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What is your go to Camping Coffee/Caffeine system?

Hey everyone! It's nice to start the day with a warm pick me up. Typically when camping I use an instant coffee for the ease of use, speed, low weight and space.

Does anyone have a favorite type/brand of instant coffee and for those that believe that instant coffee is a crime and I should be locked up, how do you prepare your morning drink?


paul trusty
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44 Replies

I typically either bring a French press out while car camping (jet boil to boil water quickly) and I find it the easiest way to make larger amounts of good tasting coffee. I love a solid two cups in the morning to sip on!

I’ve also used Starbucks but I just recently tried the Alpine Start Dirty Chai instant packets and they were honestly so much better than other istant coffees I have tried. I was mixing half a packet of the Dirty Chai and a full Starbucks instant packet to stretch the more expensive packets a little further and it was great. I’ll definitely be repeating. 

Also, FYI Costco usually sells two packs of the instant Starbucks packets for a MUCH more affordable price point. 

I am partial to Starbucks "Via," especially the Vnillla Latte. From some other responses here, it sounds like REI stores ought to offer a members ony instant coffee taste test session. That would give us all the opportunity to try various options.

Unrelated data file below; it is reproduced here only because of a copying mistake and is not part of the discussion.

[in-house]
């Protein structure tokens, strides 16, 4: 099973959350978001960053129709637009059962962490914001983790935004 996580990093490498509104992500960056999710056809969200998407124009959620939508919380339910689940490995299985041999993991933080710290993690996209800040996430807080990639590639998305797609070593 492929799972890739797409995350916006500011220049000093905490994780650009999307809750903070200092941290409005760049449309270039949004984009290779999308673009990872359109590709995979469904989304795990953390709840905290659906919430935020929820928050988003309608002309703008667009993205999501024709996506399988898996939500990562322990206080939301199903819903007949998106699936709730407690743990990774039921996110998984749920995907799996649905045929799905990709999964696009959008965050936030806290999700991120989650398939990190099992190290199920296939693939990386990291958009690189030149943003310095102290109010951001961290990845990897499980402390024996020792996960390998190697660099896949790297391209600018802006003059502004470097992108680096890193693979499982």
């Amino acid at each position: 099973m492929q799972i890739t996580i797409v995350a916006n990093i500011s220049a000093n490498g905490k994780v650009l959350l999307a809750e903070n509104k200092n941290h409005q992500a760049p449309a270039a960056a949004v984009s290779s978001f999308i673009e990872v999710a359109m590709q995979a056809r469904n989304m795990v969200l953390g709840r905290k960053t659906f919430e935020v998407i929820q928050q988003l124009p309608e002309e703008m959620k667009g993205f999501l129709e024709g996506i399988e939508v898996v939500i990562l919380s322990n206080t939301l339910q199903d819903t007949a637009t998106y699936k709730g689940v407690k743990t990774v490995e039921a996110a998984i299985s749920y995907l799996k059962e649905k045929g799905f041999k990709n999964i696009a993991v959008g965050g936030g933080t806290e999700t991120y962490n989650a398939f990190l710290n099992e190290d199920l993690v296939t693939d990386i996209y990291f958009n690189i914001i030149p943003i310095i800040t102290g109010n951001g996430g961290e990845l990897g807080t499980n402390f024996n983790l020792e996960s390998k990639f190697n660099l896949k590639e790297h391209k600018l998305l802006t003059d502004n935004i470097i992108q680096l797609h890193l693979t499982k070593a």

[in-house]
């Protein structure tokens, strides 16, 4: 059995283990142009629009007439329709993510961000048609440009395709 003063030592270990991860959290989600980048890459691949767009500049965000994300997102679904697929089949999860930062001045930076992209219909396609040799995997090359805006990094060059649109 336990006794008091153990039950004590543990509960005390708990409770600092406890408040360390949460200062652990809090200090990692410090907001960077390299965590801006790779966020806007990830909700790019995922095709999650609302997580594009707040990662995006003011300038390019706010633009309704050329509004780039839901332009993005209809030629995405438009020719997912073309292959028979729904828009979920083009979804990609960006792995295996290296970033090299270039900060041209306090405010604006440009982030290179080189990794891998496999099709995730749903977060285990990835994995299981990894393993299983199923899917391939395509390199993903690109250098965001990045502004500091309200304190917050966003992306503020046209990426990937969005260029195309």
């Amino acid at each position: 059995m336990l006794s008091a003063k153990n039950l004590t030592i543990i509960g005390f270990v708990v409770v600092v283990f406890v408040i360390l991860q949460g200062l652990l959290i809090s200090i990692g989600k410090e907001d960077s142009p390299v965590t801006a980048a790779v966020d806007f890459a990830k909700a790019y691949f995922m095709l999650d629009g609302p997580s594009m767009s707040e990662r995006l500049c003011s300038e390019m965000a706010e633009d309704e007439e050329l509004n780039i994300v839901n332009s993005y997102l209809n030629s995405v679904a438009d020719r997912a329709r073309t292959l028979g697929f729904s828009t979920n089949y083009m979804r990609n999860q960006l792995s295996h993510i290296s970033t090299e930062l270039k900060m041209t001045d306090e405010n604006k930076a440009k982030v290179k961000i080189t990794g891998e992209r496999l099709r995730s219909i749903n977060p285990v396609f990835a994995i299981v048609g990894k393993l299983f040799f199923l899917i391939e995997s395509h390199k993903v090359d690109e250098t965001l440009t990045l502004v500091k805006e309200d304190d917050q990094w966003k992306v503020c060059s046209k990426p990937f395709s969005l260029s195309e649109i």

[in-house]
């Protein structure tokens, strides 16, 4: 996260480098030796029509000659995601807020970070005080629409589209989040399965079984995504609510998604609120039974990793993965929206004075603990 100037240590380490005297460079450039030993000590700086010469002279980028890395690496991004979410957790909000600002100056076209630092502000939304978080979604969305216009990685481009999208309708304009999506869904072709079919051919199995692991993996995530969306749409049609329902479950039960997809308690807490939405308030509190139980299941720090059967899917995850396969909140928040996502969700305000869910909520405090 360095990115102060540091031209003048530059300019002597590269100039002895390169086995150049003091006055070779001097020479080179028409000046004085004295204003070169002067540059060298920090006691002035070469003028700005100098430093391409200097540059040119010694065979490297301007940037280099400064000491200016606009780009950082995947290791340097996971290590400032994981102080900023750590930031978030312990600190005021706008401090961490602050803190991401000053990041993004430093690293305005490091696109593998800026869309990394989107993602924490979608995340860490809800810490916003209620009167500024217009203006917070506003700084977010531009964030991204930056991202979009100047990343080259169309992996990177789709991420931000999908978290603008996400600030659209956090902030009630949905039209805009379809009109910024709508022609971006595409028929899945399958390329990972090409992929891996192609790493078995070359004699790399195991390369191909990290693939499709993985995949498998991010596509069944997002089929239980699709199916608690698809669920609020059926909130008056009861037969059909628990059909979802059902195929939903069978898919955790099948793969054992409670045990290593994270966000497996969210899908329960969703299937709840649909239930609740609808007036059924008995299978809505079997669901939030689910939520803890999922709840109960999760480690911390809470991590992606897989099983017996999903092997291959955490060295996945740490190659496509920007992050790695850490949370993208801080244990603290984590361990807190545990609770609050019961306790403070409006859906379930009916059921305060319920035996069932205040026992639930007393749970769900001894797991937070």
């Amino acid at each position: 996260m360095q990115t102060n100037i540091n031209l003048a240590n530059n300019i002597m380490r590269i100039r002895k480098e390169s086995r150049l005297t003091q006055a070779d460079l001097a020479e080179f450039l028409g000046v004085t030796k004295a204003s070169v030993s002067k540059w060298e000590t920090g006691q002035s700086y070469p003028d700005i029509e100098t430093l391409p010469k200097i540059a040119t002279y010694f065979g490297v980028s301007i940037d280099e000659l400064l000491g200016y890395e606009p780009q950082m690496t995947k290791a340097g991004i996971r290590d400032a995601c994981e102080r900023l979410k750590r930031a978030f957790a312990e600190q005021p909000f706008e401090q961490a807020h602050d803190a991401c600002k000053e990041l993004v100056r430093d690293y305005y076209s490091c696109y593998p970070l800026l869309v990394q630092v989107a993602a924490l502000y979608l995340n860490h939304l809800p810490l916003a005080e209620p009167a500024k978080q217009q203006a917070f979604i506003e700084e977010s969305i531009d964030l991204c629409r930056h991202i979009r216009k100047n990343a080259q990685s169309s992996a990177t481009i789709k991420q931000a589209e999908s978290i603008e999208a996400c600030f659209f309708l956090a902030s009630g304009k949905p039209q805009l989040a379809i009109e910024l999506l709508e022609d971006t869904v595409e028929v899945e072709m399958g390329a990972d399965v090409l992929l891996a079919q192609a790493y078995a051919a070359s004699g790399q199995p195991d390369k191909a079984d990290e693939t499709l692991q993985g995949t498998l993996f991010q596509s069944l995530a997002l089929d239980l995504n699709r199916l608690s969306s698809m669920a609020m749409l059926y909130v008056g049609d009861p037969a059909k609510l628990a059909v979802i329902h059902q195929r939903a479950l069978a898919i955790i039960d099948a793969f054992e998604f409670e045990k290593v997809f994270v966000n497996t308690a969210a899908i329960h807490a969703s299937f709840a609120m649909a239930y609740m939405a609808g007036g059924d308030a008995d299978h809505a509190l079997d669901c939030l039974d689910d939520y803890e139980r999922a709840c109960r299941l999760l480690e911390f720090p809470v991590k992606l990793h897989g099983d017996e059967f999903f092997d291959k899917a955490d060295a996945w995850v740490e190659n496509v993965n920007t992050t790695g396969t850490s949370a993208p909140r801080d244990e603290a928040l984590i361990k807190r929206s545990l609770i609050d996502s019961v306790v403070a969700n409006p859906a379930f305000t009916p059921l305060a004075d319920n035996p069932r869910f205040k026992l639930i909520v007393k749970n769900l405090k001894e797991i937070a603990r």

aka "Boonerelli"

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If I am car camping, I pack my Zorijishi thermo full of coffee from home on the night I am driving to the campsite. It easily keeps the coffee piping hot for at least 12 hours, even when stored outside my tent at near-freezing temperatures. That way I can literally wake up and enjoy my coffee without having to even leave the tent!

Otherwise I will keep a jar of instant in my camping gear.

However, I have been eyeing the GSI Outdoor Mini Espresso set that REI sells. Anyone have experience using it?


I use Laird Instafuel the Aribica blend. It is a coffee and coconut creamer in one and it’s tastes increadible. 

Before our first backpacking trip we tested several instant coffee brands, combined with all kinds of sweeteners (most of them weigh a lot less than our favorite, sugar in the raw). We found out that the most important taste factor for us was the sweetener... Stevia, sucralose, aspartame, etc. did not work; sugar in the raw was the best choice.

For coffee, we ended up going with Organics 365 instant, and it worked well.

In everyday life we only drink dark roast Starbucks (homemade, so it is stronger than the brew at Starbucks...) and, yes, sugar in the raw...